Fake images, videos and text are going to be the “most pressing issues for this decade,” according to an Artificial Intelligence expert.
‘The Godfather of A.I.’, Geoffrey Hinton, has left Google after 50 years of developing technology for chatbots like ChatGPT.
Mr Hinton said he now regrets his life’s work.
Speaking to The Pat Kenny Show, AI expert and senior solicitor with William Fry's Technology Group, Barry Scannell said the explosion in deep fakes has accompanied the explosion of AI.
“If you consider the likes of Photoshop, deep fakes have been around for a long time because there's been nothing stopping people from taking somebody's face and just pasting it onto an image of someone else.
“Deep fakes are the next big thing and it's already here – the technology is already happening.”
Mr Scannell said there is “nothing particularly damaging” about some of the viral deep fakes.
“That picture of the Pope in a puffer jacket, this big, long, white shiny thing … I just assumed that they might have a flair for the theatrical maybe in The Vatican,” he said.
“I wouldn't necessarily think ‘Oh, that must be a deep fake’. It turns out it was, and it was a particularly good one.”
Mr Scannell said the danger lies “in the middle ground, where something potentially is within context, but seems potentially realistic.”
“AI technology is being used a lot in the Ukraine War,” he said.
“One of the Ukrainian TV stations was hacked and played a deep fake video of President Zelenskyy telling Ukrainians to surrender.
“That didn't get any traction, obviously, but that's where we're heading.”
Mr Scannell said that many social media users have not developed the ability to recognise deep fakes.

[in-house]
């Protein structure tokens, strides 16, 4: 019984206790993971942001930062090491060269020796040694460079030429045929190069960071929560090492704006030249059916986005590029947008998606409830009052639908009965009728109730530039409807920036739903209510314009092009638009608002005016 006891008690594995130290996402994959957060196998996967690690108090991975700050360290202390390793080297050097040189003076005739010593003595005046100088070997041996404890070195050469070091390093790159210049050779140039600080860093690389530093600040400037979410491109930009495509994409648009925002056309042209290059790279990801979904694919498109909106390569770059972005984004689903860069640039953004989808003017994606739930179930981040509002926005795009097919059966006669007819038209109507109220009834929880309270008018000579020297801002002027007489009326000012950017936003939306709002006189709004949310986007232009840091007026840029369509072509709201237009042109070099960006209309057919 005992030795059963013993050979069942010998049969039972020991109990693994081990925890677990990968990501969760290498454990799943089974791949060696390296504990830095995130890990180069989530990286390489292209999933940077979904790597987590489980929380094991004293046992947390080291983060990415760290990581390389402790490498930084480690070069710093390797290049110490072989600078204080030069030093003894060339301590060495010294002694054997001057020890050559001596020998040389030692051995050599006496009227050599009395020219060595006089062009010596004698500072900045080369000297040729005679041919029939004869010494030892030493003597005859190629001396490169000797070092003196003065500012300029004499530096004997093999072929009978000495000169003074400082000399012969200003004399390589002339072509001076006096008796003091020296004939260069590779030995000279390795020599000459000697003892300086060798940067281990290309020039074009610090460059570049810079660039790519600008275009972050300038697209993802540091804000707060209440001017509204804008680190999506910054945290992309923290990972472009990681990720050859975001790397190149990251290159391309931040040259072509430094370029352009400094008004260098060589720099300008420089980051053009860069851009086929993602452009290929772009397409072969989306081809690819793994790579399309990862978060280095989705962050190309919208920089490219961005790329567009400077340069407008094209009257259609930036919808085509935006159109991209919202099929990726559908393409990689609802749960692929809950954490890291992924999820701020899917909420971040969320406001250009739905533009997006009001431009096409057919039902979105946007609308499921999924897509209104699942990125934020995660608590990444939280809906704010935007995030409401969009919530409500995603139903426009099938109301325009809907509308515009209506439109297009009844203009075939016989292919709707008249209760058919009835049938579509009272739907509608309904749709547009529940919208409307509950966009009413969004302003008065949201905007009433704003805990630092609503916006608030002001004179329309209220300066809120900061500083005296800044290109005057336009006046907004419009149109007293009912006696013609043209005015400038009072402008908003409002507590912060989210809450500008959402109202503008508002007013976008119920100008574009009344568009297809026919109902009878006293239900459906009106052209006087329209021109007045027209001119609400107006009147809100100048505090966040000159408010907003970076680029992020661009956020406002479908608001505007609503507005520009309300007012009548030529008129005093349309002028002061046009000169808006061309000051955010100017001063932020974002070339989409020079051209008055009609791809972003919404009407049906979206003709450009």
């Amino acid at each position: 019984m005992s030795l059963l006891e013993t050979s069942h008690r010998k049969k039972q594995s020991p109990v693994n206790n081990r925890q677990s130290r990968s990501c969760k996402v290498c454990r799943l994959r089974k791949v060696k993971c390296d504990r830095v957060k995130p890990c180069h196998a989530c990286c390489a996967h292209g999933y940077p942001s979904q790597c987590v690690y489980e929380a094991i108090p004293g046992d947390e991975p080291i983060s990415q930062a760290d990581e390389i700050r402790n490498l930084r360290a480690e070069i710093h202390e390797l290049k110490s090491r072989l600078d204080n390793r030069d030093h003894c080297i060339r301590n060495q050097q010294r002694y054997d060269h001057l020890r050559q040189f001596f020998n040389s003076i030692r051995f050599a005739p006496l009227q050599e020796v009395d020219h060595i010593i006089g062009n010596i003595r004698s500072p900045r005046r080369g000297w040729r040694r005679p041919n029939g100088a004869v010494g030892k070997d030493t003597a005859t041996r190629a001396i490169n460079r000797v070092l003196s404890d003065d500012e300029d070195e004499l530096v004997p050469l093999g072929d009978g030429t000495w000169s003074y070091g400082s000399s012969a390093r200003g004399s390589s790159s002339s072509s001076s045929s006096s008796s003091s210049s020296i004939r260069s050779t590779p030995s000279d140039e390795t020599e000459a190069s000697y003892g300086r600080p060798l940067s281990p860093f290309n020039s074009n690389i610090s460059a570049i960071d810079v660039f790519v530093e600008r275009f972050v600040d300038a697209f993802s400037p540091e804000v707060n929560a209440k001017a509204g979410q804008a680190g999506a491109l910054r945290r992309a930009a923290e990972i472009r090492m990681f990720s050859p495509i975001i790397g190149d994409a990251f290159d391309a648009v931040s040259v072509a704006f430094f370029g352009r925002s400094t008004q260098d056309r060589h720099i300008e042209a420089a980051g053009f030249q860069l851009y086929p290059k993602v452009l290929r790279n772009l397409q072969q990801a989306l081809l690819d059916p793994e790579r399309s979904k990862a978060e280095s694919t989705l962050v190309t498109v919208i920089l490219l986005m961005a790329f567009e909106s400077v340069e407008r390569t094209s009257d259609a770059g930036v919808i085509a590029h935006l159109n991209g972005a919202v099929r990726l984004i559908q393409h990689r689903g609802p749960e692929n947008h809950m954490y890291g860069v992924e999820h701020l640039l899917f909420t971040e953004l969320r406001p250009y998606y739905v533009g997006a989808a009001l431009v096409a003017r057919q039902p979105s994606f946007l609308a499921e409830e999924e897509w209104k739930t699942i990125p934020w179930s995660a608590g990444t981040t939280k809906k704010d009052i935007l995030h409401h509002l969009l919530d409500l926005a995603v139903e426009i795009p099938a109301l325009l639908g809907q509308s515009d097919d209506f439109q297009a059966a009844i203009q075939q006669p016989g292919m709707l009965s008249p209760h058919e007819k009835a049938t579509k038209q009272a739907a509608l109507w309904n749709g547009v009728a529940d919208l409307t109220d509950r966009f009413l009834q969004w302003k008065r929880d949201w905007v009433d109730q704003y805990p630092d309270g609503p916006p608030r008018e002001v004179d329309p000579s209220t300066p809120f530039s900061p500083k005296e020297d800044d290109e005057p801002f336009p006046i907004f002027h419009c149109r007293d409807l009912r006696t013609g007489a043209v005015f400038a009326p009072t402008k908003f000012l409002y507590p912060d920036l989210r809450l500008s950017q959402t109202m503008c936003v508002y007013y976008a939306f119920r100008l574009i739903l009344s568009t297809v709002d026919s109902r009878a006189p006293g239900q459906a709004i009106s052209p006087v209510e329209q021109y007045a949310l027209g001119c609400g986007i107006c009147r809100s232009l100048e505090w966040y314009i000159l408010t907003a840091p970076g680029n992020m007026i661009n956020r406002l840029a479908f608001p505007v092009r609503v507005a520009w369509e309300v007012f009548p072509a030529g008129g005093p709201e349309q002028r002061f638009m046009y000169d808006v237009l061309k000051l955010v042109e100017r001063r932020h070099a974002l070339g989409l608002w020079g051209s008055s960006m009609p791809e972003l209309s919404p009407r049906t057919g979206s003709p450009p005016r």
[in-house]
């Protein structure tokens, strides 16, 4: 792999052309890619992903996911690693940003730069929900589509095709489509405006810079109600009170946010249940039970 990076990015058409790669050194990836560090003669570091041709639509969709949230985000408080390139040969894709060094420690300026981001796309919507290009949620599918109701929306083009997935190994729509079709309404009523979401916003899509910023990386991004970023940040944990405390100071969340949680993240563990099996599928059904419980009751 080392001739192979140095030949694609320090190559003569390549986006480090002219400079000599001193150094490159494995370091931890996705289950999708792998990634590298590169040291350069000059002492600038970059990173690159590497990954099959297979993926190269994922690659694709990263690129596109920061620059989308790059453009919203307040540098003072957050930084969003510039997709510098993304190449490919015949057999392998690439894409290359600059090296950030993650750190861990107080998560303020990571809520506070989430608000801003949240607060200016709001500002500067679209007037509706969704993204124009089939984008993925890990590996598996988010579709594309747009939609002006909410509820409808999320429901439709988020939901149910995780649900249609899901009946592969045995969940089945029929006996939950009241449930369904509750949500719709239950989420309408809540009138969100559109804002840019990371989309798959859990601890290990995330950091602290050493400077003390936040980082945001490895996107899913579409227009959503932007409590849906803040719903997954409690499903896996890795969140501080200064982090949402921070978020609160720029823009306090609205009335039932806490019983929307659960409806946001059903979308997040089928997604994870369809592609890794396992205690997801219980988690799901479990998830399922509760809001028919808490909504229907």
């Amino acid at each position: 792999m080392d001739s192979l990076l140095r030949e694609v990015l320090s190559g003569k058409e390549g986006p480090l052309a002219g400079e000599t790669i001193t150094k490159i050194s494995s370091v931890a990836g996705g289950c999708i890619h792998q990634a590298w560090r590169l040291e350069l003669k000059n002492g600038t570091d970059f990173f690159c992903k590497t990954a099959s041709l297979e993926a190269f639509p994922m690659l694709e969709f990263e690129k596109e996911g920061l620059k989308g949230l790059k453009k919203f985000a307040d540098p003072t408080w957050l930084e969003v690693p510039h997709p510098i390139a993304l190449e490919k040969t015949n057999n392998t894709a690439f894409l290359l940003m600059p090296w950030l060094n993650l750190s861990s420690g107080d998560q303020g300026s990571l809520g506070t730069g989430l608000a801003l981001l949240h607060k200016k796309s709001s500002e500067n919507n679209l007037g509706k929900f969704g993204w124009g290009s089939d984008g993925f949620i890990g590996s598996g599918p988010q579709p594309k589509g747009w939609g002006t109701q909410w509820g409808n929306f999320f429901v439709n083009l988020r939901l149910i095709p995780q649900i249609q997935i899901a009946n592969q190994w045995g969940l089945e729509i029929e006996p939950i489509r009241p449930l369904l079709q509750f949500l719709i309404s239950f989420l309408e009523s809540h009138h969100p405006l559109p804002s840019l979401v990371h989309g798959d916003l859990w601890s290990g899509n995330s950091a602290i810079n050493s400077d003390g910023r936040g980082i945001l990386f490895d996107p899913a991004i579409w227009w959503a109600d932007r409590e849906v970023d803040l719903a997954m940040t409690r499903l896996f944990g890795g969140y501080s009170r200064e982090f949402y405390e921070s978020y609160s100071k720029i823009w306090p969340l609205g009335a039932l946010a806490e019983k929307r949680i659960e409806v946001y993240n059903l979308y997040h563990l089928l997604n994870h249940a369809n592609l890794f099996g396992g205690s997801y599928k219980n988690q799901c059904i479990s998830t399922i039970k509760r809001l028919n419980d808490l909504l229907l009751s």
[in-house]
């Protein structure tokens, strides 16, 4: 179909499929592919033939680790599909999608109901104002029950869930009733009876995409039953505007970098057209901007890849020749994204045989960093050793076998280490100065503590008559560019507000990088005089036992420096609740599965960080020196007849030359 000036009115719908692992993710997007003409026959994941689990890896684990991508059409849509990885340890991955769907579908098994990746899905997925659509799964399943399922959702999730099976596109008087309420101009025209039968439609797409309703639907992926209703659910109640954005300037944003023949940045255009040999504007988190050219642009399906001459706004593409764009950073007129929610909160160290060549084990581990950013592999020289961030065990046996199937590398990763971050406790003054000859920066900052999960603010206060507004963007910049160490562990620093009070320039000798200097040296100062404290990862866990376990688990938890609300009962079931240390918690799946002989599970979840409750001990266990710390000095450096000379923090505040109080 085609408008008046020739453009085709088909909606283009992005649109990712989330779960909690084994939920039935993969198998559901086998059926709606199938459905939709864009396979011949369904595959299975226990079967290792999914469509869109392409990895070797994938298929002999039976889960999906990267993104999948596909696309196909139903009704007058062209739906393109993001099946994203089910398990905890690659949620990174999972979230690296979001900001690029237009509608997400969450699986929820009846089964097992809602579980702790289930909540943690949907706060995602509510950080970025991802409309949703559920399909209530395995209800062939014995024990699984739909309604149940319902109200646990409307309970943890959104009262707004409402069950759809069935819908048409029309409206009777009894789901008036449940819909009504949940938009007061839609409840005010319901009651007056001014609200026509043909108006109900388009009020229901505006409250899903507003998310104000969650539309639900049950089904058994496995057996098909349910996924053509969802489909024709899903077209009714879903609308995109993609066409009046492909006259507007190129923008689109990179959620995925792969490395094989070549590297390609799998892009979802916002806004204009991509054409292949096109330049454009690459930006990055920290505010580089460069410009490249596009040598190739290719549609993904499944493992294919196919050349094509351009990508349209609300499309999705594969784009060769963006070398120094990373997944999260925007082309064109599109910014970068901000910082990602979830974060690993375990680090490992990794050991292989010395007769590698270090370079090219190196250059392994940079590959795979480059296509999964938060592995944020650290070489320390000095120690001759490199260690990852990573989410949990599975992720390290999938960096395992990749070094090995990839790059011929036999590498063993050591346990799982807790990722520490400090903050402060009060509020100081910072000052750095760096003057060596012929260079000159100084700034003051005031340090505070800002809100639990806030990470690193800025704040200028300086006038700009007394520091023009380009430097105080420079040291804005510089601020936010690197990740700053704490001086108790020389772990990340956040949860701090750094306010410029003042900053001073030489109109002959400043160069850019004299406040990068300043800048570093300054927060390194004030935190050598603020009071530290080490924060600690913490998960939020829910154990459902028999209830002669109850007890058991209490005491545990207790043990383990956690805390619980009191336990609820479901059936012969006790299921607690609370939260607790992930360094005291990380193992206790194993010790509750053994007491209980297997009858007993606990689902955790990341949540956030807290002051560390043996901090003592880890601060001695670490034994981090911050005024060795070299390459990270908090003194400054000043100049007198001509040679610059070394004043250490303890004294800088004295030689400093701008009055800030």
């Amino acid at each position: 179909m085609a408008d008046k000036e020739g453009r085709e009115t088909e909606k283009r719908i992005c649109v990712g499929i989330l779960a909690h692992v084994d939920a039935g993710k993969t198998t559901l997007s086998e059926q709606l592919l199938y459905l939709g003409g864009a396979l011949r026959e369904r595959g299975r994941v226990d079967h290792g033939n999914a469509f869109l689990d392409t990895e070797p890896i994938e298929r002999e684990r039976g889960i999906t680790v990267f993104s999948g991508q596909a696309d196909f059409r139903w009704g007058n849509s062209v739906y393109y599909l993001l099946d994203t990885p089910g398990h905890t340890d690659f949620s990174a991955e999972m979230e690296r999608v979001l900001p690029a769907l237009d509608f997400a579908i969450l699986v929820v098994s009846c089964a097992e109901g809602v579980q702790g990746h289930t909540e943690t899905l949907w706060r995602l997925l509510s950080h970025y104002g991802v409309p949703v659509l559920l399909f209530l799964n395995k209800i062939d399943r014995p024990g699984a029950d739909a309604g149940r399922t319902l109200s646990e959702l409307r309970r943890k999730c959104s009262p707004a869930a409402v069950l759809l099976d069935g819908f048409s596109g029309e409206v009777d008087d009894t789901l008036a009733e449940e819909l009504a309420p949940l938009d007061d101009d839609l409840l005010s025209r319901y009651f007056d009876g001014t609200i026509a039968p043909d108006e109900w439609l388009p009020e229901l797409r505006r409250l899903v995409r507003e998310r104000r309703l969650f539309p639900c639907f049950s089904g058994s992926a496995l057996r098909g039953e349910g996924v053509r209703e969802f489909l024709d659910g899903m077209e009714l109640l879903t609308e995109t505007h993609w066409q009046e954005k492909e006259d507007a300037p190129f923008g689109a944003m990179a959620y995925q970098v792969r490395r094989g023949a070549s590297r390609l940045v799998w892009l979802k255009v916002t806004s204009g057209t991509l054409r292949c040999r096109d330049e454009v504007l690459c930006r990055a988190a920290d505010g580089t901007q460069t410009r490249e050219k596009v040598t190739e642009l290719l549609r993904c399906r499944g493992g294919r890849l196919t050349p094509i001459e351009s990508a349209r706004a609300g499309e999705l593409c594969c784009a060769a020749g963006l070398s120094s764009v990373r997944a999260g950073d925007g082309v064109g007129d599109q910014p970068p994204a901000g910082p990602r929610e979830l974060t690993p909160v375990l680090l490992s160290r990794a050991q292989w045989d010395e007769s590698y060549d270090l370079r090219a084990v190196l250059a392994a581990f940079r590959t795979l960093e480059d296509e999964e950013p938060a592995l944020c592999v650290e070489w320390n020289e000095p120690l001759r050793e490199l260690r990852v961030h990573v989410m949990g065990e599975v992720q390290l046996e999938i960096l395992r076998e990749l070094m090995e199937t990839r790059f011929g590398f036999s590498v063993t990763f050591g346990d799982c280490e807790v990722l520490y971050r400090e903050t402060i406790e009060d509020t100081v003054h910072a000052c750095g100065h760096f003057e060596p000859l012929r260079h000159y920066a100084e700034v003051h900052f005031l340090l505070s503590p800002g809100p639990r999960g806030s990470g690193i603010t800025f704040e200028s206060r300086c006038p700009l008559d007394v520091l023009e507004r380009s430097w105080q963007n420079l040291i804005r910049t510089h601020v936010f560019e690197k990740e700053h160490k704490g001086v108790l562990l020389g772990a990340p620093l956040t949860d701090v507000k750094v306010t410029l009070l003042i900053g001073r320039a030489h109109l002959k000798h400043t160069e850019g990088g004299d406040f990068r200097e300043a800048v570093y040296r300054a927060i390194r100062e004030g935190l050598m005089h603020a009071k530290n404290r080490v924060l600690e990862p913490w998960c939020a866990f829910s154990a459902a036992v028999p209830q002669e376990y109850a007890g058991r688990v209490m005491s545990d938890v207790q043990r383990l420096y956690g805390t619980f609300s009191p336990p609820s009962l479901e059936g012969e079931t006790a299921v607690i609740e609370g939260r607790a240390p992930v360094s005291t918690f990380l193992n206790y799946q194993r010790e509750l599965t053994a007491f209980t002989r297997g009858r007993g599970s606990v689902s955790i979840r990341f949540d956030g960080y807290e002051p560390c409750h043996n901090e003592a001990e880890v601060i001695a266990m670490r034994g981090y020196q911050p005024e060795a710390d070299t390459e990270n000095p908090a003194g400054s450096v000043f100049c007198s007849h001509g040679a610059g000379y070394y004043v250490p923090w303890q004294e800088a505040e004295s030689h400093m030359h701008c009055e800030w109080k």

“Our critical thinking that we've developed over the last decade, in relation to images, doesn't exist when it comes to the sound of someone's voice or the video image of someone speaking,” he said.
“I think critical thinking is going to be extremely important, going forward and trying to discern what's real and what's fake news.
“We're in the era now of so-called fake news – it's a struggle to try and identify which sources of information we can rely on.”
Mr Scannell said reliable news sources are “going to become extremely important because you'll need to verify what you're seeing from different sources, and from sources you trust.”
“This technology has come at a bad point in human history because we have just reached this point where … what we could rely on in terms of news became a little opaque,” he said.
“You've got such biased news reports, in particular in the United States, technology comes along, which makes you question reality even further.
“Fact-checking is going to become exceptionally important going forward and exceptionally difficult.”
You can listen back to the episode here: